“Are they real?” is a question Jennifer D., assistant manager of Interpretive Delivery, hears often beside the yacare caiman exhibit in the Graham Amazon Gallery. After all, the crocodilians in front of them don’t move, they don’t even blink in that moment. She says, “How amazing is it that they can stay so statuesque to fool us all?”
This behaviour is meant to fool other animals into thinking that nothing out of the ordinary is going on. As ambush predators, yacare caimans stay very still before pouncing on their prey. Jennifer likes to point out to visitors that even when the caimans look like they’re floating at the surface, their tails are usually touching the bottom, keeping them in place.
These animals, grouped in the same family as alligators, are found in the wetlands of South America: Brazil, Bolivia, Argentina and Paraguay. Yacare is the regional term for “alligator” and “caiman” is a Spanish term for a crocodilian. While they are considered an animal of Least Concern by the IUCN Red List of Threatened Species, their numbers have decreased compared with historical populations.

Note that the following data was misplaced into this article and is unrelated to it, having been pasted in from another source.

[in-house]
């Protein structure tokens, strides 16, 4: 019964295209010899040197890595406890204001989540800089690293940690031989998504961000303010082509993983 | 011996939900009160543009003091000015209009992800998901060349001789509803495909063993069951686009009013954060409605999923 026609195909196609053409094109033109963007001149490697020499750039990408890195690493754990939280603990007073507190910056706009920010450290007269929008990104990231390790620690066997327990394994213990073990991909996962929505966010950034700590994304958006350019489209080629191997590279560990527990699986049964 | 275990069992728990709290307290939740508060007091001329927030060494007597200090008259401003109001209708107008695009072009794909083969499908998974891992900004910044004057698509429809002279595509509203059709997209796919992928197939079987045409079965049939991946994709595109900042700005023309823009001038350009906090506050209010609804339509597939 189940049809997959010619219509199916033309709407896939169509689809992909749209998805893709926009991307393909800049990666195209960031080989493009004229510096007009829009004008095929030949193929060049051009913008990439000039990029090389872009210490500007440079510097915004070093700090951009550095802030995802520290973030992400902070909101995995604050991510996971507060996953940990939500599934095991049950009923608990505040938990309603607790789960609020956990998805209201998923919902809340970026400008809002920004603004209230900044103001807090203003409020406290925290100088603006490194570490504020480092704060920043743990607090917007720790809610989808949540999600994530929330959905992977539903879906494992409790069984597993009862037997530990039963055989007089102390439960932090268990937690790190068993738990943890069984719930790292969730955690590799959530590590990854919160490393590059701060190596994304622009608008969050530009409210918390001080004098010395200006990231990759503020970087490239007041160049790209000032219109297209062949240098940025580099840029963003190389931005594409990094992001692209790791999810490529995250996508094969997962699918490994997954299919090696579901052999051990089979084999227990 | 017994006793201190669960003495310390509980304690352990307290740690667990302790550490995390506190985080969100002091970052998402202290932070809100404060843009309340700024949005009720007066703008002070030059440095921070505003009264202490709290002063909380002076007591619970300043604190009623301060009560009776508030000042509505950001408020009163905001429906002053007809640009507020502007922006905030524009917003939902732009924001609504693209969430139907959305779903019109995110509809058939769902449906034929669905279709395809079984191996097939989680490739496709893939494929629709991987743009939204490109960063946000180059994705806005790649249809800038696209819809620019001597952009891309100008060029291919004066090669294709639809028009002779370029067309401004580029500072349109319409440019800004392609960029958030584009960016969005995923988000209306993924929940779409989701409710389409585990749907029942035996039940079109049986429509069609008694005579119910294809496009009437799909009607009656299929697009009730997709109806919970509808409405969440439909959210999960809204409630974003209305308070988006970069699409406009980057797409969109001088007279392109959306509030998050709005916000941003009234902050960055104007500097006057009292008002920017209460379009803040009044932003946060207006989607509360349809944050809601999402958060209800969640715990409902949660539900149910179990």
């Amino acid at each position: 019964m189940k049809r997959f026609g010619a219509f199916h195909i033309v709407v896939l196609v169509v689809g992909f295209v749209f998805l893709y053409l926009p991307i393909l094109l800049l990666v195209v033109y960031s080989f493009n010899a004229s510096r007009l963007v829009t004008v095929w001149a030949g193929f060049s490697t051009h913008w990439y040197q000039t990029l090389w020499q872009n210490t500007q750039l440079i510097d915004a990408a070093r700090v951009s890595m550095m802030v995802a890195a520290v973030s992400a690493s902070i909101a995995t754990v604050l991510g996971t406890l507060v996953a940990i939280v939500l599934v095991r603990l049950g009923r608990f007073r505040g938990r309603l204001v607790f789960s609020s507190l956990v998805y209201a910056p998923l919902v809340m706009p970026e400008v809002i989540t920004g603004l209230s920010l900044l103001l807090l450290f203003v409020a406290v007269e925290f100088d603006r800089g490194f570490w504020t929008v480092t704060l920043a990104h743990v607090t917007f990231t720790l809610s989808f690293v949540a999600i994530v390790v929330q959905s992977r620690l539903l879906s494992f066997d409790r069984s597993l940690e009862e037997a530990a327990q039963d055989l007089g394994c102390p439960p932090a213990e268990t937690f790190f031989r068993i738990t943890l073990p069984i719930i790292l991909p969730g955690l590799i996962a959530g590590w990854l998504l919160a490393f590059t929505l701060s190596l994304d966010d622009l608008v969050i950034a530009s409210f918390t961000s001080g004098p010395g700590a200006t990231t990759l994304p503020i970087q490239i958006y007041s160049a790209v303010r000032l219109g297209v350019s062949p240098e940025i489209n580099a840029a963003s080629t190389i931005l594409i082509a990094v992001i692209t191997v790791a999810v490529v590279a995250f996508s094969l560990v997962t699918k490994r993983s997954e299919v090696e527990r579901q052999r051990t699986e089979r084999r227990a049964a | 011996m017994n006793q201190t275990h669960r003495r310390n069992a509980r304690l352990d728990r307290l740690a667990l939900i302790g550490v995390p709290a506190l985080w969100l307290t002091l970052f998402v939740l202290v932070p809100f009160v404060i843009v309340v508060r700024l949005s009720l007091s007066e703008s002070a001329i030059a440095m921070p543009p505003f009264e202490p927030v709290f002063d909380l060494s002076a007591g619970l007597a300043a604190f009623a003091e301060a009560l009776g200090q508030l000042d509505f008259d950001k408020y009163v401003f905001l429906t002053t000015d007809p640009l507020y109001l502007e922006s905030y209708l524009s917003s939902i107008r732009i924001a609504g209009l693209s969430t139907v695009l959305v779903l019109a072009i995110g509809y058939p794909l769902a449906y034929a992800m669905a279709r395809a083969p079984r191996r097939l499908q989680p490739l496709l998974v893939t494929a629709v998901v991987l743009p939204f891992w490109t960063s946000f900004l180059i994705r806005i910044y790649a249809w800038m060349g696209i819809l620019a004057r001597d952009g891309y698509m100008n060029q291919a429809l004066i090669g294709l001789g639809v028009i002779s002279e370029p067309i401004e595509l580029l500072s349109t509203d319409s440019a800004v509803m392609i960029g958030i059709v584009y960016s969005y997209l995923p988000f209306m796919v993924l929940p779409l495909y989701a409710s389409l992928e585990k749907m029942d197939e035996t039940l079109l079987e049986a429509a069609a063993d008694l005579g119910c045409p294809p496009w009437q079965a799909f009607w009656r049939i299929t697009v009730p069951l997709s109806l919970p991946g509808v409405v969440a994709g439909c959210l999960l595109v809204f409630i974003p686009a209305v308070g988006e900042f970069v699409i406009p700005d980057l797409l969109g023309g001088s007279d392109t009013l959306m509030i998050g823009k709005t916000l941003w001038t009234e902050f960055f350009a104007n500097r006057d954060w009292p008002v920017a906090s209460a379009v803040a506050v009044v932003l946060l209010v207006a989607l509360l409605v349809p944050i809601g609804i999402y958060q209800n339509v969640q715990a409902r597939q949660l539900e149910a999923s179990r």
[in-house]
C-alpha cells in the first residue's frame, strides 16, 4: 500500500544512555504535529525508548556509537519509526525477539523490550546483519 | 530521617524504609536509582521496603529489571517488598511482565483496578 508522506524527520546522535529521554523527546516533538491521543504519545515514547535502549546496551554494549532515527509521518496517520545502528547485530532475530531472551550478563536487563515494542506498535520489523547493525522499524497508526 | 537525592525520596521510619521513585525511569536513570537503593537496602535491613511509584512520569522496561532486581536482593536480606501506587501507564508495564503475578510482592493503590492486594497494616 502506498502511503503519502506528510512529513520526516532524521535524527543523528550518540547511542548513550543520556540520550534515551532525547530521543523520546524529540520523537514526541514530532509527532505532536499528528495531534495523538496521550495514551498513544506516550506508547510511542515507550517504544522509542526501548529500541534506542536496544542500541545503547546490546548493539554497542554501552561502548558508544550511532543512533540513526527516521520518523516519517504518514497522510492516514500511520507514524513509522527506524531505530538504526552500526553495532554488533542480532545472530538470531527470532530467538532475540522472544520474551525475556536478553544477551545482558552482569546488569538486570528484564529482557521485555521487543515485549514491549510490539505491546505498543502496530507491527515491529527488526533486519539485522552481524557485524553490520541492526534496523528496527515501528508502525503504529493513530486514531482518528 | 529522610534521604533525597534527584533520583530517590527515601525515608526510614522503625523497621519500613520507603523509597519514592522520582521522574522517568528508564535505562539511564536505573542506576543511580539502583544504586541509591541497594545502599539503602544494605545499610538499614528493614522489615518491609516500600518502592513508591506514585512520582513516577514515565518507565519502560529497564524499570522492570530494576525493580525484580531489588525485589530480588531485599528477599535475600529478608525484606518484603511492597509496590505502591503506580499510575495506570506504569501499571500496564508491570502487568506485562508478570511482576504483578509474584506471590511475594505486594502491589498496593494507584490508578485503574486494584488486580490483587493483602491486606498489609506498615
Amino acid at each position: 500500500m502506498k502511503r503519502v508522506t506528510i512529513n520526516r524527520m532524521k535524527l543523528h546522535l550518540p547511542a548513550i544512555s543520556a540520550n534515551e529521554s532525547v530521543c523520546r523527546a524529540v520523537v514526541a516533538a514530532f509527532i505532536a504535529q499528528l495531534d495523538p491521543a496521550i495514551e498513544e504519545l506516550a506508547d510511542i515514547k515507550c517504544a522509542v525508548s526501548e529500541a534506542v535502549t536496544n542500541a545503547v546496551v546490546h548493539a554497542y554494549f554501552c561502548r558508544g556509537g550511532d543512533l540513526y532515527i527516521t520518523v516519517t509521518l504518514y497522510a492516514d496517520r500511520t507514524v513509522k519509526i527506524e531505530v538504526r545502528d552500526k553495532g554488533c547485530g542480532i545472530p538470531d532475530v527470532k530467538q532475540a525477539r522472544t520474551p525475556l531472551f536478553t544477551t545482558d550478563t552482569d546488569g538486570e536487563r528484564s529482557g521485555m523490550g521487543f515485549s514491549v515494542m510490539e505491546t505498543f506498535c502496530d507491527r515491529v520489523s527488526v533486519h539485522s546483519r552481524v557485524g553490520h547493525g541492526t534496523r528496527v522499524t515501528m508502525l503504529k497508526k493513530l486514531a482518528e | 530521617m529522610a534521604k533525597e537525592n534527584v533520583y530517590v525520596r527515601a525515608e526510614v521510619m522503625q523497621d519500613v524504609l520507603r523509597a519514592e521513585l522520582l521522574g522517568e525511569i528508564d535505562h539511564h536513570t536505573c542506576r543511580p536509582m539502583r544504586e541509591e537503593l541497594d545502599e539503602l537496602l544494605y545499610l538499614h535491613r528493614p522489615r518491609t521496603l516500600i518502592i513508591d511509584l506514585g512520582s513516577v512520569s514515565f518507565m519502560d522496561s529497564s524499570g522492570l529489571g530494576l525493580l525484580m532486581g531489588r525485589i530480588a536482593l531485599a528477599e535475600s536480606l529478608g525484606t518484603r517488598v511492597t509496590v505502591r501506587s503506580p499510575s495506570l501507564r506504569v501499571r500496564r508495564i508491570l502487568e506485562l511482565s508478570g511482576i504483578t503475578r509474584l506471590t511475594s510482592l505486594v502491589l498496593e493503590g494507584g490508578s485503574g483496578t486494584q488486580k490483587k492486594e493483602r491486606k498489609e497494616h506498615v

Jen says to stick around when the simulated rainstorm comes on in the exhibit. The area darkens, “rain” starts falling from the ceiling and the sound of thunder and lightning commence. She says, “That’s when you might see the most action. Some slight moving or adjusting and blinking.” Otherwise, she says, “It’s a never-ending staring contest with these animals. You’re not even sure if they’re looking back at you or if they are looking somewhere else entirely.” See the caimans move during feeding in this video below:
Written by Karen Glanzberg, writer-editor, content and digital experience at the Vancouver Aquarium.